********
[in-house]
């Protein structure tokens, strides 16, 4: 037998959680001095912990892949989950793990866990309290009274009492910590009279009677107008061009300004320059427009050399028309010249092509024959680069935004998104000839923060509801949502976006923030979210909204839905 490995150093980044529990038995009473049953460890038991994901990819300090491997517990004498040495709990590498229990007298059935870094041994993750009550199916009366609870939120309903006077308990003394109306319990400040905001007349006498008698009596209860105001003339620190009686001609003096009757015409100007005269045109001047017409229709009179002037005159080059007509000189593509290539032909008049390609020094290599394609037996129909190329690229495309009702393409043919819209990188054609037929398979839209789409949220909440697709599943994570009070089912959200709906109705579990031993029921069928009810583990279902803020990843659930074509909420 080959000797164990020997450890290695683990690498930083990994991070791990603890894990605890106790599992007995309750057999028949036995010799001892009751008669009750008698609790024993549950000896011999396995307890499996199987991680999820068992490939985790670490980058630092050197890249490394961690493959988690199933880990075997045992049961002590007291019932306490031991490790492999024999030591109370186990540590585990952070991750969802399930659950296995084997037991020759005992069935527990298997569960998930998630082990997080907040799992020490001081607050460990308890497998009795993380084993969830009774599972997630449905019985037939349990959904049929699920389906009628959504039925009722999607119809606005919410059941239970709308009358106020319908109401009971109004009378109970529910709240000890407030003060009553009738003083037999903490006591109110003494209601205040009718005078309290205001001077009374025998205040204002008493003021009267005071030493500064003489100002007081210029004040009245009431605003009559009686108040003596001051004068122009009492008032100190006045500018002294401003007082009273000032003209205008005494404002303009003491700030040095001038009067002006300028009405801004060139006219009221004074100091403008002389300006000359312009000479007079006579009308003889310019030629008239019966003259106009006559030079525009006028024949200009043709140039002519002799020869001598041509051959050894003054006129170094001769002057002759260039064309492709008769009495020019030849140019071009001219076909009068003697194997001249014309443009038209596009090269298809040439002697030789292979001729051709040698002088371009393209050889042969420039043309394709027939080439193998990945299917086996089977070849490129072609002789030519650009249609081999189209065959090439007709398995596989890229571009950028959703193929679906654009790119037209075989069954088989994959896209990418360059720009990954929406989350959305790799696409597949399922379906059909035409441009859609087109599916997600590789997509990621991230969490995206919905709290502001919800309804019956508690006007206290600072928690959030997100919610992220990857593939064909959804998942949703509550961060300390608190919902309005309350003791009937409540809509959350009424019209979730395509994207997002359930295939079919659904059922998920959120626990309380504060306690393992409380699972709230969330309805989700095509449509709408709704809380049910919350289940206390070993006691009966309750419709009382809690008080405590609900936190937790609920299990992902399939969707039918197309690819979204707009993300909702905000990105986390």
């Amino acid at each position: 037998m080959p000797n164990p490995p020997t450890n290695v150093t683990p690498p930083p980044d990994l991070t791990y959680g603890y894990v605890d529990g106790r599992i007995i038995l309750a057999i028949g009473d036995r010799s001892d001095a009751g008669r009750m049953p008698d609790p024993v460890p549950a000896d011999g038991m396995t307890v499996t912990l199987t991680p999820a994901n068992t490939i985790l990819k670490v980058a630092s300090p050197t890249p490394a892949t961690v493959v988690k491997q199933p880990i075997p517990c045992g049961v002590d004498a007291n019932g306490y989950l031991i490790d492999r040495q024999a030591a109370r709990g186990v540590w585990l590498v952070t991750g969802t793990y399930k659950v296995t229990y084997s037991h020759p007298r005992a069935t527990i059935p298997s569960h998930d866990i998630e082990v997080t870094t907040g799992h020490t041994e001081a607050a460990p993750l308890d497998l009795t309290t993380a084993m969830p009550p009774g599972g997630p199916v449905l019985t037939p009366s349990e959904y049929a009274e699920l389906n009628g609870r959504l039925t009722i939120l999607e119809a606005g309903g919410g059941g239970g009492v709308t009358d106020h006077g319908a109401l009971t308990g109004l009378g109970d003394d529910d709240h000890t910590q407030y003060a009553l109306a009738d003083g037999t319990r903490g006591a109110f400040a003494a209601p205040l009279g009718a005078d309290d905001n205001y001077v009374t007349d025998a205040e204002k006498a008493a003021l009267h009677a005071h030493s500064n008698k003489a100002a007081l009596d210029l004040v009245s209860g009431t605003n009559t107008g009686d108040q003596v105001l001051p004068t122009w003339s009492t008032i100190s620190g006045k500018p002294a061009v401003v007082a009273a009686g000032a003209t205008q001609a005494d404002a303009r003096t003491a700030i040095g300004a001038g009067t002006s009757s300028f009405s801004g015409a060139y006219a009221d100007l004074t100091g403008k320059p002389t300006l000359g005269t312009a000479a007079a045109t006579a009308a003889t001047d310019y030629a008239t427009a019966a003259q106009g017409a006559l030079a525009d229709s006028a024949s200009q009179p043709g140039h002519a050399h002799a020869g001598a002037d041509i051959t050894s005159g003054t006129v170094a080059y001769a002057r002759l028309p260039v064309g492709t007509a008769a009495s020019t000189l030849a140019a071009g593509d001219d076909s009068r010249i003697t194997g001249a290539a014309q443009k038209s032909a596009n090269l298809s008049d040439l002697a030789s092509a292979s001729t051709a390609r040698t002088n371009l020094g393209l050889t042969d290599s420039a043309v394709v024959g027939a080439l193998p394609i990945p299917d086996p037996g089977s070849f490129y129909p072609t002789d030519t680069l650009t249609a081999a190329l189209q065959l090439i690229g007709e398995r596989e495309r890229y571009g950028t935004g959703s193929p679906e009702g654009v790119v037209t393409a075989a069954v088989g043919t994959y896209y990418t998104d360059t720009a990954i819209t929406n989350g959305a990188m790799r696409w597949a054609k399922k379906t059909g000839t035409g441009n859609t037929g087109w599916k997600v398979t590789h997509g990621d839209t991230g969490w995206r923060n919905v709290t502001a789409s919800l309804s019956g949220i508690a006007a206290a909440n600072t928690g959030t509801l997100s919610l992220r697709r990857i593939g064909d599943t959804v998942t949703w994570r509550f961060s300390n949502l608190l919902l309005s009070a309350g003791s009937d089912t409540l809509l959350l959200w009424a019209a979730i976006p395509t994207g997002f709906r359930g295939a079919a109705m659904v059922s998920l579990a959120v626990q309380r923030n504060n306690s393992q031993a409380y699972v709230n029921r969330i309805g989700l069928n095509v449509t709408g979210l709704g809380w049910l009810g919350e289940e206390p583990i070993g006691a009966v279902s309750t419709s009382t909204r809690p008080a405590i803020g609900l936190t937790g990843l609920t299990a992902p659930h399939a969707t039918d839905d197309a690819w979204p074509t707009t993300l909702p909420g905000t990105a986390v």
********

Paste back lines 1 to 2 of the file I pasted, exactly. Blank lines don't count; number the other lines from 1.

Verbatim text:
[in-house]
């Protein structure tokens, strides 16, 4: 037998959680001095912990892949989950793990866990309290009274009492910590009279009677107008061009300004320059427009050399028309010249092509024959680069935004998104000839923060509801949502976006923030979210909204839905 490995150093980044529990038995009473049953460890038991994901990819300090491997517990004498040495709990590498229990007298059935870094041994993750009550199916009366609870939120309903006077308990003394109306319990400040905001007349006498008698009596209860105001003339620190009686001609003096009757015409100007005269045109001047017409229709009179002037005159080059007509000189593509290539032909008049390609020094290599394609037996129909190329690229495309009702393409043919819209990188054609037929398979839209789409949220909440697709599943994570009070089912959200709906109705579990031993029921069928009810583990279902803020990843659930074509909420 080959000797164990020997450890290695683990690498930083990994991070791990603890894990605890106790599992007995309750057999028949036995010799001892009751008669009750008698609790024993549950000896011999396995307890499996199987991680999820068992490939985790670490980058630092050197890249490394961690493959988690199933880990075997045992049961002590007291019932306490031991490790492999024999030591109370186990540590585990952070991750969802399930659950296995084997037991020759005992069935527990298997569960998930998630082990997080907040799992020490001081607050460990308890497998009795993380084993969830009774599972997630449905019985037939349990959904049929699920389906009628959504039925009722999607119809606005919410059941239970709308009358106020319908109401009971109004009378109970529910709240000890407030003060009553009738003083037999903490006591109110003494209601205040009718005078309290205001001077009374025998205040204002008493003021009267005071030493500064003489100002007081210029004040009245009431605003009559009686108040003596001051004068122009009492008032100190006045500018002294401003007082009273000032003209205008005494404002303009003491700030040095001038009067002006300028009405801004060139006219009221004074100091403008002389300006000359312009000479007079006579009308003889310019030629008239019966003259106009006559030079525009006028024949200009043709140039002519002799020869001598041509051959050894003054006129170094001769002057002759260039064309492709008769009495020019030849140019071009001219076909009068003697194997001249014309443009038209596009090269298809040439002697030789292979001729051709040698002088371009393209050889042969420039043309394709027939080439193998990945299917086996089977070849490129072609002789030519650009249609081999189209065959090439007709398995596989890229571009950028959703193929679906654009790119037209075989069954088989994959896209990418360059720009990954929406989350959305790799696409597949399922379906059909035409441009859609087109599916997600590789997509990621991230969490995206919905709290502001919800309804019956508690006007206290600072928690959030997100919610992220990857593939064909959804998942949703509550961060300390608190919902309005309350003791009937409540809509959350009424019209979730395509994207997002359930295939079919659904059922998920959120626990309380504060306690393992409380699972709230969330309805989700095509449509709408709704809380049910919350289940206390070993006691009966309750419709009382809690008080405590609900936190937790609920299990992902399939969707039918197309690819979204707009993300909702905000990105986390």